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From <Michael.Grund...@high5games.com>
Subject RE: HBase Client Performance Bottleneck in a Single Virtual Machine
Date Mon, 04 Nov 2013 05:43:40 GMT
Thanks for the input and things to look at. To respond:

1) I don't quite understand the question. When we increase threads we are not changing the
work each thread is doing, just expecting more to be done concurrently. The machine we are
testing on has effectively 16 cores available and is just idling away. The test harness we
are using runs the same process whether it's using 1 thread or 100. 
2) We have done 1 to 1 for all of our tests thus far. We started there and were planning to
back it off once we saw how it worked.
3) No, the requests spread very nicely across all the servers. We spent a good bit of time
designing a key that would distribute almost perfectly across the entire cluster and it appears
to be working great. 
4) hbase.regionserver.handler.count is currently set to 600 when I look at the master configuration.
Is that what you are referencing or should I look at something else? 

As for memory, we've increased that to the point that any single region server could cache
the entire dataset 100% in memory and didn't see any performance improvement at all.

Thanks!

-Mike

-----Original Message-----
From: Sriram Ramachandrasekaran [mailto:sri.rams85@gmail.com] 
Sent: Sunday, November 03, 2013 10:12 PM
To: user@hbase.apache.org
Subject: Re: HBase Client Performance Bottleneck in a Single Virtual Machine

Hey Michael,
I am relatively new to HBase, so do take my response with a grain of salt.
I think, definitely your requirements are something that HBase should be able to handle easily(assuming
you are not pulling inordinate amounts of
data(payload) from HBase).
Few things that you should look for to understand this better is, 1. What are your clients
doing when you increase the number of threads?
2. How is the thread-connection mapping - 1 to 1? Are you creating a connection every time
in your threads?
3. Do you see any one region server unduly getting more requests than the rest of them (region
hotspot)?
4. What is your number of request handler
count(hbase.regionserver.handler.count) on HBase? If it's too low, then, your connections
on the client would wait before actually getting into the application layer(here, RS).

This is assuming you've given enough memory to your Region servers and your HDFS layer is
stable.
Hope this helps.







On Mon, Nov 4, 2013 at 9:16 AM, <Michael.Grundvig@high5games.com> wrote:

> Hi all; I posted this as a question on StackOverflow as well but 
> realized I should have gone straight ot the horses-mouth with my 
> question. Sorry for the double post!
>
> We are running a series of HBase tests to see if we can migrate one of 
> our existing datasets from a RDBMS to HBase. We are running 15 nodes 
> with 5 zookeepers and HBase 0.94.12 for this test.
>
> We have a single table with three column families and a key that is 
> distributing very well across the cluster. All of our queries are 
> running a direct look-up; no searching or scanning. Since the 
> HTablePool is now frowned upon, we are using the Apache commons pool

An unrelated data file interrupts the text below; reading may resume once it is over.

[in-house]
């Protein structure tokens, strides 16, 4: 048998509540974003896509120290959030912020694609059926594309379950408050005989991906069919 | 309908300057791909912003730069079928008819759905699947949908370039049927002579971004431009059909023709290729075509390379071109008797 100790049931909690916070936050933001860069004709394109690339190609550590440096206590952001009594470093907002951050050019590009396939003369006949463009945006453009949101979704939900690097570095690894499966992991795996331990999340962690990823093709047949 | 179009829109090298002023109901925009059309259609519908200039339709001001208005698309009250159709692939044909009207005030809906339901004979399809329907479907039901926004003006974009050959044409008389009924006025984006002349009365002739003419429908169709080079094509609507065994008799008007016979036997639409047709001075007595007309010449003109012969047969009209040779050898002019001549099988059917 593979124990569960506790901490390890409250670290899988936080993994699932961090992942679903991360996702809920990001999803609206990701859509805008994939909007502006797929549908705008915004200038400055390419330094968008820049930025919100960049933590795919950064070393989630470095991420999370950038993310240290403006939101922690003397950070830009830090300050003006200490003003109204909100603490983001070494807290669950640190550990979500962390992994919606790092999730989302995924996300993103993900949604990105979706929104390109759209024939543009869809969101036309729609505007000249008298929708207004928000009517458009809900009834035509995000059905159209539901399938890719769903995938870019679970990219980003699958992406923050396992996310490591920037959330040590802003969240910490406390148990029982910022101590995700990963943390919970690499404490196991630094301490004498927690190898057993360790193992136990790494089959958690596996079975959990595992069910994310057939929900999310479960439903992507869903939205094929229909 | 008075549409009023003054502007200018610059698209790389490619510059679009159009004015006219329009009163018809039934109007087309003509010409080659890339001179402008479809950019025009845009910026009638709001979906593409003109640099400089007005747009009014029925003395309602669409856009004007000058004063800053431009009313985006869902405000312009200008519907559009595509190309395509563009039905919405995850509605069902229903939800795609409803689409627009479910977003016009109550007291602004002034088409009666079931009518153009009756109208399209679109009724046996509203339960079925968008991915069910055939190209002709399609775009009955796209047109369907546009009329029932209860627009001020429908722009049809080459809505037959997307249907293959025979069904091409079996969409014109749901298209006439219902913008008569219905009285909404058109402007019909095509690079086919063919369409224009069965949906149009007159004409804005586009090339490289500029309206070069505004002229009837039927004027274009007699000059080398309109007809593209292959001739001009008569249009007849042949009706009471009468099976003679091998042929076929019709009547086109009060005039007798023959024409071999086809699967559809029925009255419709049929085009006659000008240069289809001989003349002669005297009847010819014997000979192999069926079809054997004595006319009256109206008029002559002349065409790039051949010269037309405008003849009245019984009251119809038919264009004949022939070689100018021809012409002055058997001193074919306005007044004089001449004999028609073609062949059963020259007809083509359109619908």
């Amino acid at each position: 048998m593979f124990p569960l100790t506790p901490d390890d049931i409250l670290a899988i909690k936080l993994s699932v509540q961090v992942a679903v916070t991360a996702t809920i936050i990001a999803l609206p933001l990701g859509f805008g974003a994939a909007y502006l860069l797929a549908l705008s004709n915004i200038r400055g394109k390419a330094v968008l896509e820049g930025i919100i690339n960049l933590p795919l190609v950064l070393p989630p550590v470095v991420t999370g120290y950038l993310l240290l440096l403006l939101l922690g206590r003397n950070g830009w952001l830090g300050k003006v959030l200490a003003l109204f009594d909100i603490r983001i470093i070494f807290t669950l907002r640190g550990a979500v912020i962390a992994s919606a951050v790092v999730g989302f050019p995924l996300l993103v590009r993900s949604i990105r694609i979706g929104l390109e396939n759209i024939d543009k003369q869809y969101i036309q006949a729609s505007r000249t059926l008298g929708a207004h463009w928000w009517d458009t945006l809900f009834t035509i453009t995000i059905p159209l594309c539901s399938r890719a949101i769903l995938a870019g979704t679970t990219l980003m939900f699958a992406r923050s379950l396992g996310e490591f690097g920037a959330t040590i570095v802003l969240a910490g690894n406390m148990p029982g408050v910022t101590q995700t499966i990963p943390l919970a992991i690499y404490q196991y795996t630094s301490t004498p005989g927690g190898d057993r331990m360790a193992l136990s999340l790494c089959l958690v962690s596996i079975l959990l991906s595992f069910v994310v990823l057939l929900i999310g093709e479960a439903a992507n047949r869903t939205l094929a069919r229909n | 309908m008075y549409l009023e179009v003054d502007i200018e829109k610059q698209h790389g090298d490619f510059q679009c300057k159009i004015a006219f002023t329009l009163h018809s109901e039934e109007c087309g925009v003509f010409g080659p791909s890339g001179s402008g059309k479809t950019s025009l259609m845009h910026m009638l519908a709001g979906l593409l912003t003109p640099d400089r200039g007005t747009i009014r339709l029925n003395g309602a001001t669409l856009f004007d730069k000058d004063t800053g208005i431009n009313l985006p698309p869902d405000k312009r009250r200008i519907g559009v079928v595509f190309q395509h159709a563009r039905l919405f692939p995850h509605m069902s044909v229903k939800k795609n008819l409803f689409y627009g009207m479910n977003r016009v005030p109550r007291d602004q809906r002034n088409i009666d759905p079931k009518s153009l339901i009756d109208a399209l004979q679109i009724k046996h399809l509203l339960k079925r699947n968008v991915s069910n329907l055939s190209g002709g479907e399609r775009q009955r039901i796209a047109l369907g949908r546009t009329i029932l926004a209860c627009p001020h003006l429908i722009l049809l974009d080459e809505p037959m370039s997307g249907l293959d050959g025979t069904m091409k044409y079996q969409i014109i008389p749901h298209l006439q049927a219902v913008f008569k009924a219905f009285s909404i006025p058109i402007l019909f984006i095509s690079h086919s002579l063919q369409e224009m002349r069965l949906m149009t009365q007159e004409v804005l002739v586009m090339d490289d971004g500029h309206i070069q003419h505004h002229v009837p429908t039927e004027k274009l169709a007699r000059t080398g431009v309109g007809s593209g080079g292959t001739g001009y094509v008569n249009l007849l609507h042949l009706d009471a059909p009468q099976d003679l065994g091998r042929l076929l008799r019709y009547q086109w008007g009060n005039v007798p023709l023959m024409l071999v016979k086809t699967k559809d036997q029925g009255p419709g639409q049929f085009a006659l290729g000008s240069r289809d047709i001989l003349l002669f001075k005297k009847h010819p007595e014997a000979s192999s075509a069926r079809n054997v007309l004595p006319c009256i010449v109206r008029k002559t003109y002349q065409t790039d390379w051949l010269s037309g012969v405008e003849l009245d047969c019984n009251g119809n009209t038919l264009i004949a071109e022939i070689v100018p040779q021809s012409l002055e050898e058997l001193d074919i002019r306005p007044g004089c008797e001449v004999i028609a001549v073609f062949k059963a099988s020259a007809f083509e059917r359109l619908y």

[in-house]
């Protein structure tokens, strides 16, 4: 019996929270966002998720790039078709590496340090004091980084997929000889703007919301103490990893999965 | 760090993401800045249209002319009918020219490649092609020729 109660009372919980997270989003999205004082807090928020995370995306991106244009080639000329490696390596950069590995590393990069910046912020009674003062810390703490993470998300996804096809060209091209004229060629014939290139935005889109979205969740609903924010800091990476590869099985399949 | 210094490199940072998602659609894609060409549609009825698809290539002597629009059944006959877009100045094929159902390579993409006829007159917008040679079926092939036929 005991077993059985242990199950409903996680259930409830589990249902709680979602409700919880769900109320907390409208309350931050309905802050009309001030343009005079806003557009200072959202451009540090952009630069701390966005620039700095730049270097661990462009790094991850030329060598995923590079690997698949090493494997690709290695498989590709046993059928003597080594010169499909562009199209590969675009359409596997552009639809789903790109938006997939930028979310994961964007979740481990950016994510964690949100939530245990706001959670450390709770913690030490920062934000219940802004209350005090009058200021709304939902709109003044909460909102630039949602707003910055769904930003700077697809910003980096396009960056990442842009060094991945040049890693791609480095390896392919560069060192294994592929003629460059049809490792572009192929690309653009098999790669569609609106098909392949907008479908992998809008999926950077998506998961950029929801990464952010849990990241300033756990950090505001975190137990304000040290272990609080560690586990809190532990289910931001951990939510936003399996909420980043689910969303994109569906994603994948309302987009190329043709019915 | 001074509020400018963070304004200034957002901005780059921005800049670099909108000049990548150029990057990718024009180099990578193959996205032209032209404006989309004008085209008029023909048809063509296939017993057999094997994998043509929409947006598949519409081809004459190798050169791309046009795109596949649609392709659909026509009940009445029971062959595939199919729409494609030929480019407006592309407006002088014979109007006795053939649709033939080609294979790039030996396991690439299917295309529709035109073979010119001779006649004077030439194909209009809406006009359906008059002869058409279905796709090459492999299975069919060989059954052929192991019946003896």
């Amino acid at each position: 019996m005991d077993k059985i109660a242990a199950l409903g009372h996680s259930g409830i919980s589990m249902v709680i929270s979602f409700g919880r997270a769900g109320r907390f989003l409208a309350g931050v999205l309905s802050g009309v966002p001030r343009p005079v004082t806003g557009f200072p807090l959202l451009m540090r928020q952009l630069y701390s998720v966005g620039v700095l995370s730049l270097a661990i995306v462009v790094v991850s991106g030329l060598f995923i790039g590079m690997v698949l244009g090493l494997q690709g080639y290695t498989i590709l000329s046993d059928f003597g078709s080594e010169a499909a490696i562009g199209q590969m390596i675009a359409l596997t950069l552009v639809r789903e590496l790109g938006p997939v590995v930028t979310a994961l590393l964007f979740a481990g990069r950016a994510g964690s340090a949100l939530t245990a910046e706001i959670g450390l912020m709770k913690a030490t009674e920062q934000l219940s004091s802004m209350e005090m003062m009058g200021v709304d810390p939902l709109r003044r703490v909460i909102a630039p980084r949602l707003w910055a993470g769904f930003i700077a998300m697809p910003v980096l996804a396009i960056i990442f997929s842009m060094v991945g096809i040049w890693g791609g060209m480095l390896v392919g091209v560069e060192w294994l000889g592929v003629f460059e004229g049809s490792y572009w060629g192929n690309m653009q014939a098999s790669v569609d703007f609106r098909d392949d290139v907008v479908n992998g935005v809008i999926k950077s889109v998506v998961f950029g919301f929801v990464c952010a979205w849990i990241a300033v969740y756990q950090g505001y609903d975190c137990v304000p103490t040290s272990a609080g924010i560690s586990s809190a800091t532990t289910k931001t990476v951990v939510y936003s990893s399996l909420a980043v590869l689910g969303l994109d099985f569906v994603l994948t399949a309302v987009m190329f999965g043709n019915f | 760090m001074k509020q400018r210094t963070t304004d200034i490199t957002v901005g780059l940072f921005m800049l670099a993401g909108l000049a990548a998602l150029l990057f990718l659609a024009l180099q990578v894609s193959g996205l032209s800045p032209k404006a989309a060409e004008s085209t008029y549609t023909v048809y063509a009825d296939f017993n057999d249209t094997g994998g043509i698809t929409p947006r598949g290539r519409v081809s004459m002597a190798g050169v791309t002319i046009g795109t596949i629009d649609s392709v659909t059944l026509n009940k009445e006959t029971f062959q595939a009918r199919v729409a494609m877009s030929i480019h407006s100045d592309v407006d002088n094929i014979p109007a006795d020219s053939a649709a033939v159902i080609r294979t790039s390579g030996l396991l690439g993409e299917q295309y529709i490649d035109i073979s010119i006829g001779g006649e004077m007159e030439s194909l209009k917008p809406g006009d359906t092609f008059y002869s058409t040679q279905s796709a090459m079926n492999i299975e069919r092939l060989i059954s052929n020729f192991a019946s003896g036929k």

> and a simple connection factory to create a pool of connections and 
> use them in our threads. Each thread creates an HTableInstance as 
> needed and closes it when done. There are no leaks we can identify.
>
> If we run a single thread and just do lots of random calls 
> sequentially, the performance is quite good. Everything works great 
> until we start trying to scale the performance. As we add more threads 
> and try and get more work done in a single VM, we start seeing 
> performance degrade quickly. The client code is simply attempting to 
> run either one of several gets or a single put at a given frequency. 
> It then waits until the next time to run, we use this to simulate the 
> workload from external clients. With a single thread, we will see call times in the 2-3
milliseconds which is acceptable.
>
> As we add more threads, this call time starts increasing quickly. What 
> gets strange is if we add more VMs, the times hold steady across them 
> all so clearly it's a bottleneck in the running instance and not the cluster.
> We can get a huge amount of processing happening across the cluster 
> very easily - it just has to use a lot of VMs on the client side to do 
> it. We know the contention isn't in the connection pool as we see the 
> problem even when we have more connections than threads. 
> Unfortunately, the times are spiraling out of control very quickly. We 
> need it to support at least 128 threads in practice, but most 
> important I want to support 500 updates/sec and 250 gets/sec. In 
> theory, this should be a piece of cake for the cluster as we can do 
> FAR more work than that with a few VMs, but we don't even get close to this with a single
VM.
>
> So my question: how do people building high-performance apps with 
> HBase get around this? What approach are others using for connection 
> pooling in a multi-threaded environment? There seems to be a 
> surprisingly little amount of info about this on the web considering 
> the popularity. Is there some client setting we need to use that makes 
> it perform better in a threaded environment? We are going to try to 
> cache HTable instances next but that's a total guess. There are 
> solutions to offloading work to other VMs but we really want to avoid 
> this as clearly the cluster can handle the load and it will dramatically decrease the
application performance in critical areas.
>
> Any help is greatly appreciated! Thanks!
> -Mike
>



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